Six: Advanced Advanced Addition and Subtraction of Derived Multiplication Fraction of a Number by Addition and

Additive (Early Whole Numbers The student uses a combination of known facts Multiplication

The student can estimate answers and solve and mental strategies to derive answers to The student uses repeated halving or known

Multiplicative) addition and subtraction tasks involving whole multiplication and division problems, multiplication and division facts to solve

Part-Whole

Part-Whole numbers mentally by choosing appropriately e.g., 4 8 = 2 16 = 32 (doubling and halving), problems that involve finding fractions of a set

from a broad range of advanced mental e.g., 9 6 is (10 6) 6 = 54 (rounding and or region, renaming improper fractions, and

strategies, compensating), division with remainders,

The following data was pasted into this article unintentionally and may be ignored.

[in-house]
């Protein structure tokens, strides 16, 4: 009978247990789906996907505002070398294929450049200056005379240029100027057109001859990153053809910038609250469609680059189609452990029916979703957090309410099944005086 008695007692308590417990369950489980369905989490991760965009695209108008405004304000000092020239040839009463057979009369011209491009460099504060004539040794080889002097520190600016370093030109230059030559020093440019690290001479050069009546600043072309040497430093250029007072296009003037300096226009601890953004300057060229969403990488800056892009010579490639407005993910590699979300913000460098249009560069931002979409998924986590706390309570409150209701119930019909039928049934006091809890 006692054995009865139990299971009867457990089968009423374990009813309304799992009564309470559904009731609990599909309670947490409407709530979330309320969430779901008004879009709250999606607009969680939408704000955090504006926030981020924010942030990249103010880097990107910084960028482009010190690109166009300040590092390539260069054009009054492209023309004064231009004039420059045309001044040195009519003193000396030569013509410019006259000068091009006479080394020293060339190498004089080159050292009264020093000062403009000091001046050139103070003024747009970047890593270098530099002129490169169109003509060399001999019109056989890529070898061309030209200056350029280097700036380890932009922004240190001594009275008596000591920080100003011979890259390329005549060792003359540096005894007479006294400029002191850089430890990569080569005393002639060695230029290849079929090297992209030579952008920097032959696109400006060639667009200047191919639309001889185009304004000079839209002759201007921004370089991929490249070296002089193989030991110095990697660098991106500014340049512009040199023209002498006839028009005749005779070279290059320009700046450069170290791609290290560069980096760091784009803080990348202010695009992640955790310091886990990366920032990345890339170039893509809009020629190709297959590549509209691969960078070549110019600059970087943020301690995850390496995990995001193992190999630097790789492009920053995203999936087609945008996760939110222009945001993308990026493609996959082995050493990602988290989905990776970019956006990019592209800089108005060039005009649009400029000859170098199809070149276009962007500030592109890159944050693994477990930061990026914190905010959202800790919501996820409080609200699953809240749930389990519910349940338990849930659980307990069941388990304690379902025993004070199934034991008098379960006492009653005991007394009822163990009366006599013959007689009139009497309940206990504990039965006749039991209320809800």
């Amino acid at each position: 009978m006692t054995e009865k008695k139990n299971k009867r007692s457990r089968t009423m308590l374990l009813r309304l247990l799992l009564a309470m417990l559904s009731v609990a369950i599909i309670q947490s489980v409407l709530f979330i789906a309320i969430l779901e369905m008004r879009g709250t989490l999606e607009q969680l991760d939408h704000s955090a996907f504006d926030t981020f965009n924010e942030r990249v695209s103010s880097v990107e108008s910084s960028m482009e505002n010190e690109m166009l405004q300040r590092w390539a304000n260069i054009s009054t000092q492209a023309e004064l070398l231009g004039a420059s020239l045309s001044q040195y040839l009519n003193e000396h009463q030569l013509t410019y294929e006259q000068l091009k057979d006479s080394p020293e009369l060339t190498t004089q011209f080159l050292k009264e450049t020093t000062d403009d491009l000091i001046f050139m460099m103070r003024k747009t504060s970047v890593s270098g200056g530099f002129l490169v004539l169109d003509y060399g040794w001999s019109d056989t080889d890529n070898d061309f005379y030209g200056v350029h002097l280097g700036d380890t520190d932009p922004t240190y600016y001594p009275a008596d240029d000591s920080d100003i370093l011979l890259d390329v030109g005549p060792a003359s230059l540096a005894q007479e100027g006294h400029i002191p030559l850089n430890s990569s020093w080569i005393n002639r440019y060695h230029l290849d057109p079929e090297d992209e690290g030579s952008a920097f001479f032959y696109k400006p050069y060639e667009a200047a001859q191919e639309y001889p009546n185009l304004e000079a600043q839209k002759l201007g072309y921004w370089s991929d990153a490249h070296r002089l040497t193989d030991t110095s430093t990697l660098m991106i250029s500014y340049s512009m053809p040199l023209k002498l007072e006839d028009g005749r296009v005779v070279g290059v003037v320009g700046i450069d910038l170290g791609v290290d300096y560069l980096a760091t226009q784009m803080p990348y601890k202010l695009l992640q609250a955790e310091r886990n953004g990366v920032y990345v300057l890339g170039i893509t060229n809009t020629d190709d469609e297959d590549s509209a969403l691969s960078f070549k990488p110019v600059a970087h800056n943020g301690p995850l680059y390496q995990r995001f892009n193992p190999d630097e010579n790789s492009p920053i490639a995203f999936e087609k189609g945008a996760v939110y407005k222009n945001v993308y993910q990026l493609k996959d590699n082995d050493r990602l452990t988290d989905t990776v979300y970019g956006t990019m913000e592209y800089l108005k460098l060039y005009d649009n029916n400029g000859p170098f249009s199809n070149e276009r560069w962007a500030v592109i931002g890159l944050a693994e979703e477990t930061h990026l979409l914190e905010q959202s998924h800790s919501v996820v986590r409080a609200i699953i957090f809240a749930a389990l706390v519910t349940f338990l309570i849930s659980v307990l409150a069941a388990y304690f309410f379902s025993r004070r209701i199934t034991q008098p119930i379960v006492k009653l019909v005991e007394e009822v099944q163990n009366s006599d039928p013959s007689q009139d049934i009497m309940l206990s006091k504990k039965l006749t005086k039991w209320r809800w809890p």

e.g., 63 39 = 63 40 + 1 = 24 (rounding and e.g., 63 7 = 9 because 9 7 = 63 (reversibility). e.g., 31 of 36, 3 10 = 30,

compensating) or 36 30 = 6, 6 3 = 2, 10 + 2 = 12

39 + 20 + 4 = 63, so 63 39 = 24 (reversibility) e.g., 163 = 5 31 (using 5 3 = 15)

or 64 40 = 24 (equal additions) e.g., 8 pies shared among 3 people (8 3) by

e.g., 324 86 = 300 62 = 238 (standard place giving each person 2 pies and dividing the

value partitioning) or remaining 2 pies into thirds

324 100 + 14 = 238 (rounding and (answer: 2 + 31 + 31 = 2 32).

compensating). The student uses repeated replication to solve

simple problems involving ratios and rates,

e.g. 2:3 4:6 8:12 etc.

Operational Domains

Global Stage Addition and Subtraction Multiplication and Division Proportions and Ratios

Seven: Advanced Addition and Subtraction of Decimals Advanced Multiplication and Division Fractions, Ratios, and Proportions by